Except there is a twist in Goold’s Medea, and it’s not one every critic has taken kindly to. It was enough to stop the Telegraph’s Dominic Cavendish, otherwise lavish in his praise, from calling it “a Medea for our times”. Nevertheless, the reviews have been kind, as they often are for Goold; although The Times’ Ann Treneman was vitriolic in her dislike (“Everyone is ghastly. The men are beyond irritating. The women even worse.”).

In theory, Goold welcomes the criticism. “I’d rather our audience hated something and talked about it than was passively pleased,” he tells me ahead of reviews.

Controversial and bracing theatre is what Goold wants to keep directing and producing; as the Almeida’s artistic director he is in charge of more than just his own shows. But how does he do it? I put a question to him: if I had to direct Medea instead of him, what advice would he have given me?

He pauses. “You’ve got to love words,” he begins. “There’s no point doing it unless you have a real delight in language. And you have to have vision. But probably the most important thing is, you’ve got to know how to manage a room.”

“It’s people management. So often I have assistants, or directors I produce, and I think ‘God, they’re just not listening to what that person is trying to say, what they’re trying to give.’ They’re either shutting them down or forcing them into a box.”

“Most people in a creative process have to focus on what they want to say, but a director always has to be more of a listener. People do it different ways. Some people spin one plate incredibly fast and vibrantly in the middle of the room, and hope all the others get sucked in. It’s about thriving off of one person – the director, the lead performer, whomever.”

“I’m more about the lowest common denominator: the person you’re most aware of is the least engaged. You have to keep lifting them up, then you get more creativity coming in.”

It’s not always simple. When actors and directors disagree, the director can only demand so much, especially if the actor is far more famous than them. When Goold directed Macbeth, Patrick Stewart was his lead. Stewart was a movie star and twice his age.

“Patrick’s take on Macbeth… I didn’t think it should be played that way. I’d played him as a student and I had an idea of what he was.”

“But then you think, ‘Ok, you’re never going to be what I want you to be, but actually let me get rid of that, and just focus on what’s good about what you want to be, and get rid of some of the crap.’”

Goold doesn’t think he’s ever really struggled to win an actor’s respect (“touch wood”). The key thing, he says, is that “they just feel you’re trying to make legible their intention”.

And then you must work around your lead. In Macbeth, Stewart was “a big deep river of energy… when normally you get two people frenetically going ‘Uhgh! Is this a dagger I see before me! Uhgh!’ and there’s lots of hysteria.”

“So we threw all sorts of other shit at the production to compensate, to provide all the adrenalin which Patrick was taking away to provide clarity and humanity.”

Many people want to be theatre directors, and yet so few are successful. The writers, actors and playwrights who sell shows can be counted on a few hands. Depressingly, Goold thinks it’s becoming harder to break in. It’s difficult to be discovered. “God, I don’t know, what I worry – wonder – most is: ‘Are there just loads of great directors who don’t make it?’”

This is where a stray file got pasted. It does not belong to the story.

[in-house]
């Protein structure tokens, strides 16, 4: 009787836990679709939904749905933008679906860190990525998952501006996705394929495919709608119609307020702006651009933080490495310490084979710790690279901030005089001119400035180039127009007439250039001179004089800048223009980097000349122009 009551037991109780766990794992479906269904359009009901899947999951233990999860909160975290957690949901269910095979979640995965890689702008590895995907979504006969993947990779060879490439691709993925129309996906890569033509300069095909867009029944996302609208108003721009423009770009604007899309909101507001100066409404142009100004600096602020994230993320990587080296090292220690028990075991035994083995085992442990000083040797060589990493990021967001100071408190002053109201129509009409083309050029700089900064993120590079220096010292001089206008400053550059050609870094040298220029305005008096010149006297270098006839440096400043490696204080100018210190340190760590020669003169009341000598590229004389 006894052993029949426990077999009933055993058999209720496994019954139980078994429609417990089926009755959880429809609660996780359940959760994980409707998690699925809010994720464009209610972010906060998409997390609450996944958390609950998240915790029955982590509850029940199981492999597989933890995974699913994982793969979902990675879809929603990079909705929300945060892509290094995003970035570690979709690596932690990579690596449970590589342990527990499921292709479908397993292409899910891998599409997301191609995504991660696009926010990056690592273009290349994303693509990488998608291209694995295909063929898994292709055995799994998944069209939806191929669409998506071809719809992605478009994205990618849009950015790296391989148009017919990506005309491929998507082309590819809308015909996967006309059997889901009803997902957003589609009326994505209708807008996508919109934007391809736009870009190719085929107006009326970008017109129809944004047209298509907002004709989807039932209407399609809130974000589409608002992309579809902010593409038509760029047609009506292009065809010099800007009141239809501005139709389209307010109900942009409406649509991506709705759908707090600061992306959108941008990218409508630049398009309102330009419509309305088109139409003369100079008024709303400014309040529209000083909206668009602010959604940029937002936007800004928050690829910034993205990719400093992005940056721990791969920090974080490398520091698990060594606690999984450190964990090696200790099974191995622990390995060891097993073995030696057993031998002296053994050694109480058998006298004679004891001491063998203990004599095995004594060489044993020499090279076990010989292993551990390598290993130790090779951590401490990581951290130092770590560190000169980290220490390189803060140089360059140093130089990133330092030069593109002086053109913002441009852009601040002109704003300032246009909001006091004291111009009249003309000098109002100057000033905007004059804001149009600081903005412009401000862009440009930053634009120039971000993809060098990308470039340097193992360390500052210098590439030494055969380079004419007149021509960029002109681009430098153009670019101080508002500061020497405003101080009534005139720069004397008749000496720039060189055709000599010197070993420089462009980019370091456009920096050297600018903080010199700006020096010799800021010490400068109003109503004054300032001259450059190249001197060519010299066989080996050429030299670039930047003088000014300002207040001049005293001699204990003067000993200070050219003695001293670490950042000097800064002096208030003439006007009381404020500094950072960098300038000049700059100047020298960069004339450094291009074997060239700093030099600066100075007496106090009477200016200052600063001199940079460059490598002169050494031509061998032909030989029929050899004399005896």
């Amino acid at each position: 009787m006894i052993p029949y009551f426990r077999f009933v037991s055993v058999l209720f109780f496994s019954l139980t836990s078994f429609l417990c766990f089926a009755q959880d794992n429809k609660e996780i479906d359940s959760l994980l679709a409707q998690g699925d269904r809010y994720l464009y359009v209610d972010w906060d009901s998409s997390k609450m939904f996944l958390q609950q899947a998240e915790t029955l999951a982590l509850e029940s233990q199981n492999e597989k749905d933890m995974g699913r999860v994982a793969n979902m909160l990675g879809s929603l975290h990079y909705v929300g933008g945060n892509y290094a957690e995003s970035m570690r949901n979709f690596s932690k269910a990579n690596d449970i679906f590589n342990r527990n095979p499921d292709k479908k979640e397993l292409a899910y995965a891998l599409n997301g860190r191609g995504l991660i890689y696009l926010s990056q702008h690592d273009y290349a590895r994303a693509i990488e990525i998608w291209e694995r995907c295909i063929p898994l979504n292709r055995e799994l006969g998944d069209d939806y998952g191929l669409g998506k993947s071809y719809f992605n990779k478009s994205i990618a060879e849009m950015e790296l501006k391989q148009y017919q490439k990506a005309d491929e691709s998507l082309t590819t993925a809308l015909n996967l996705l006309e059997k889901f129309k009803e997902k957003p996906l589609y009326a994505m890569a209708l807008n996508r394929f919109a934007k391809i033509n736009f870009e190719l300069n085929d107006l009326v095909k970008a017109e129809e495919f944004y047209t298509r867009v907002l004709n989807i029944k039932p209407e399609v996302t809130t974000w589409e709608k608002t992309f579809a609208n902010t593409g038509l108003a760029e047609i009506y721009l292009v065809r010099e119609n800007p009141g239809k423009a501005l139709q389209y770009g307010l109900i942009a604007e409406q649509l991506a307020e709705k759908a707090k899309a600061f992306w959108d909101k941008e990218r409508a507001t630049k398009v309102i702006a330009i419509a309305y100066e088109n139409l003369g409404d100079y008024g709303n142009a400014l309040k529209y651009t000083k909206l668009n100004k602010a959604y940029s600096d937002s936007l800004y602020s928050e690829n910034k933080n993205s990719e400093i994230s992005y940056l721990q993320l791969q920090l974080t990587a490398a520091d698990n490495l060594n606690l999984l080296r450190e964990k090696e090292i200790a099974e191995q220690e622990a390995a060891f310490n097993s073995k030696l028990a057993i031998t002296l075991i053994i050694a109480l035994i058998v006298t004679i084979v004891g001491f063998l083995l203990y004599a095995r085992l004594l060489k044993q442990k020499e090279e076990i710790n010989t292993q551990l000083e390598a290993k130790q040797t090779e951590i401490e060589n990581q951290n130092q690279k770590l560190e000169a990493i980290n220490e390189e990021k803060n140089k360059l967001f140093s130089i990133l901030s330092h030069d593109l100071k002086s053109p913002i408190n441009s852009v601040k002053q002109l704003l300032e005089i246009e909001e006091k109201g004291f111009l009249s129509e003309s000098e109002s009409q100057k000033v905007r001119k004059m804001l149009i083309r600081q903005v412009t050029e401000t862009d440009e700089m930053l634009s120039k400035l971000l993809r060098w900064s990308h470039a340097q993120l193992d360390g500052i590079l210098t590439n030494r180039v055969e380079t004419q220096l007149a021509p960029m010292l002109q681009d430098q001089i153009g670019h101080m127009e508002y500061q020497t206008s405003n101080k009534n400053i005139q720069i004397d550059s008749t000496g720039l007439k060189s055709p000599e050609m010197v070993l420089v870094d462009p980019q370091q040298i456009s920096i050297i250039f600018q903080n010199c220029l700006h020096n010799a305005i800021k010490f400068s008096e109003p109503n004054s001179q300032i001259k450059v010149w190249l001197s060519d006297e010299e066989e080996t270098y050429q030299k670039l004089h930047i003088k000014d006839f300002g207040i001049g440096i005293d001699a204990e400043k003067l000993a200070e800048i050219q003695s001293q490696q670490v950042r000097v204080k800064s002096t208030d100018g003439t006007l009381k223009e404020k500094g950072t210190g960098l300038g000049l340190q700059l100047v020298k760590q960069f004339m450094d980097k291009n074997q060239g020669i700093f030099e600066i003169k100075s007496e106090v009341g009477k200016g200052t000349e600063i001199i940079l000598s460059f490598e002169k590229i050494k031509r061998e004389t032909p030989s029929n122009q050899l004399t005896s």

The assisting route is just not a good way to find great new directors. “The kind of people who make good assistants don’t make good directors, it’s almost diametrically opposite.” As for regional directors, newspaper budgets have collapsed, so they can no longer rely on a visit from a handful of national critics, as Goold did when he was based in Salisbury and Northampton. And audiences for touring shows have, by some measures, halved in the past twenty years.

Theatre has also evolved. When Goold was coming through, “There were not a lot of directors who felt they were outside the library, so for me to whack on some techno was radical! Now it’d be more commonplace.” New directors have to find new ways to capture our attention – or at least the critics’.

But the critics have changed too. A nod from a critic can still be vital in the right circles, but the days when critics “made” directors is long over. “I remember Nick de Jongh saying, ‘Oh Rupert Goold, I made him.’ Because he’d put Macbeth on the front page of the Standard. I owed my career to him, and in some ways I did! But it's an absurd idea, that would not happen now.”

“It’s all changed so much in literally the past three years. There was a time, for better or worse, when you had a big group of establishment critics: de Jongh, Michael Billington, Michael Coveney, Charlie Spencer – they were mostly men – Susannah Clapp. And if they all liked your show, you were a hit.” (“They could be horrible,” he adds.)

“Now I get more of a sense of a show by being on Twitter than reading the reviews.” It’s “probably a good thing”, Goold thinks, and it certainly beats New York, where a single review – the New York Times' – makes or breaks plays. But it’s another problem for aspiring directors, who can no longer be so easily plucked from the crowd.

It’s no longer a problem Goold needs to overcome. His star could wane, but he seems likely to be among the leading voices in British theatre for a while yet.

Harry Lambert is a staff writer and editor of May2015, the New Statesman's election website.